The small town of Zakroczym isn’t a touristy place at all, although it does have several attractions that make for a gratifying stay. It may simply be visited for its advantageous location near Warsaw (you can take a short tour to Warsaw while beeing in Zakroczym) and some other places of interest, including the Baroque Capuchin Monastery erected in 1758. Situated on the scenic high bank of the Vistula, Zakroczym is recommended to anyone in search of a nice, relaxed environment.
A great tourist attraction is a large number of ravines in the outskirts of Zakroczym; in fact, the area is known as the land of ravines. They were carved by glaciers thousands of years ago, and some of them are now regarded as monuments of nature.
Sitting above the town, the Gothic-Renaissance Church of the Raising of the Cross was rebuilt after the Second World War with bricks, fieldstones, cannon balls and a millstone. The altar of the well-preserved Chapel of St. Barbara probably dates from the turn of the 14th and 15th centuries.
There is an interesting monument in the town’s marketplace, known as Latarnia (Lighthouse). It was placed there in the inter-war period as a symbol of independence, to commemorate those who fought in the January Uprising of 1863.
Still another historic landmark of Zakroczym is Fort 1. Just like other forts in the area, it was built in the years 1878-1880 and modernised between 1912 and 1914. After the outbreak of the Warsaw Uprising on 1 August 1944, men between 14 and 60 years of age were brought to Zakroczym from the capital and imprisoned in Fort 1. The inhabitants of Zakroczym provided help to the inmates at risk of their own lives.
Zakroczym enjoys a picturesque location in the unspoiled Middle Vistula Valley, which is home to unique flora and fauna. With at least 22 rare species identified, birds are the most representative of the area’s wildlife.
The first mention of Zakroczym can be found in a document by Boleslaw Smialy from 1065. It is said that the name of the town derives from the word zakrot, which means “ford across the river”. The settlement was initially located closer to the Vistula and was called either Kroczym or Kroczyn. However, because of repeated floods, soon after its foundation it was relocated to a higher site nearby and named Za-kroczym (Behind-Kroczym).
It was originally a village, owned by the nobility, whose inhabitants were involved in the grain trade as well as that of floating timber down the river. In about 1329, the people of Zakroczym took an active part in the war against the Teutonic Order. In 1387 Yanosz, Prince of Mazovia, granted the village special privileges, and then in 1422 it received full municipal status from Prince Janusz I.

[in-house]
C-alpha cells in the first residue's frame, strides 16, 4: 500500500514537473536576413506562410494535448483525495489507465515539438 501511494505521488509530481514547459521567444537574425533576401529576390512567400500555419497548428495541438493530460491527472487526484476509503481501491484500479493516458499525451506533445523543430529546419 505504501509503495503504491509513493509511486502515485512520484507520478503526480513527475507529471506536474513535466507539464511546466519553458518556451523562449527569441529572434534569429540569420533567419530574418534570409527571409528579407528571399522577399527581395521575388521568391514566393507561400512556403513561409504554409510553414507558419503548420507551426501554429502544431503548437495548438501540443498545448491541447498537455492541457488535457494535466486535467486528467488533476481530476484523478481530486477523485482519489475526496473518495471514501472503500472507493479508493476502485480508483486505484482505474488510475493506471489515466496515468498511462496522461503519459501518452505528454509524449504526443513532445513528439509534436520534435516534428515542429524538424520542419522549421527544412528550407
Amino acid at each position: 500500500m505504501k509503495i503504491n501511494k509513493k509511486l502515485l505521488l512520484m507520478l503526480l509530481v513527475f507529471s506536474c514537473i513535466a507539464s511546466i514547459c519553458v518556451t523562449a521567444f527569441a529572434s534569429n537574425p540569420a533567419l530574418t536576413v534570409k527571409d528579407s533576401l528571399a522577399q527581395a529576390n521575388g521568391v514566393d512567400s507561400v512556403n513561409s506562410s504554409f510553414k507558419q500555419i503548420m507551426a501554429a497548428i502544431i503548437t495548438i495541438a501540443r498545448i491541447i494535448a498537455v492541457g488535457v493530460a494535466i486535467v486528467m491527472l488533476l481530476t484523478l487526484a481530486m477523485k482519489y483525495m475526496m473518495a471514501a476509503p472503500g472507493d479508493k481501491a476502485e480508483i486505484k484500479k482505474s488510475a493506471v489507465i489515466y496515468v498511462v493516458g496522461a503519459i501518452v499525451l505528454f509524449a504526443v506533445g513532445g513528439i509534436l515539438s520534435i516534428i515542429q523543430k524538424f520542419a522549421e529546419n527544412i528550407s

Zakroczym developed quickly and in the mid-16th century emerged as one of the most significant towns in Mazovia. In 1564 it comprised 276 houses and several workshops; and in 1619 municipal privileges were reconfirmed by King Zygmunt III.
The war with the Swedes in the 1650s brought death to a great number of inhabitants and caused major damage to the town, from which it only recovered at the end of the 18th century. Between 1709 and 1712, Zakroczym was ravaged by a terrible plague. In 1757 Capuchin monks were brought to the town and the building of the monastery commenced.
Upon the third partition of Poland in 1795, Zakroczym came under Prussian control, but not long afterwards, in 1807, it was annexed by the Principality of Warsaw. In 1813, the Russian general Iwan Paskiewicz commanded the siege of Modlin from his headquarters in Zakroczym. From 1815 Zakroczym was part of the Kingdom of Congress Poland.
In the second half of the 19th century some industrial plants were founded there and Zakroczym became a site of iron forging and copper rolling.
Until 29 September 1939, local troops desperately defended the nearby Modlin Fortress. In 1944, the Germans established a camp at Fort 1 for about 30,000 men deported from Warsaw after the outbreak of the Warsaw Uprising. Finally, with about 78% of the town destroyed, Zakroczym was liberated in 1945.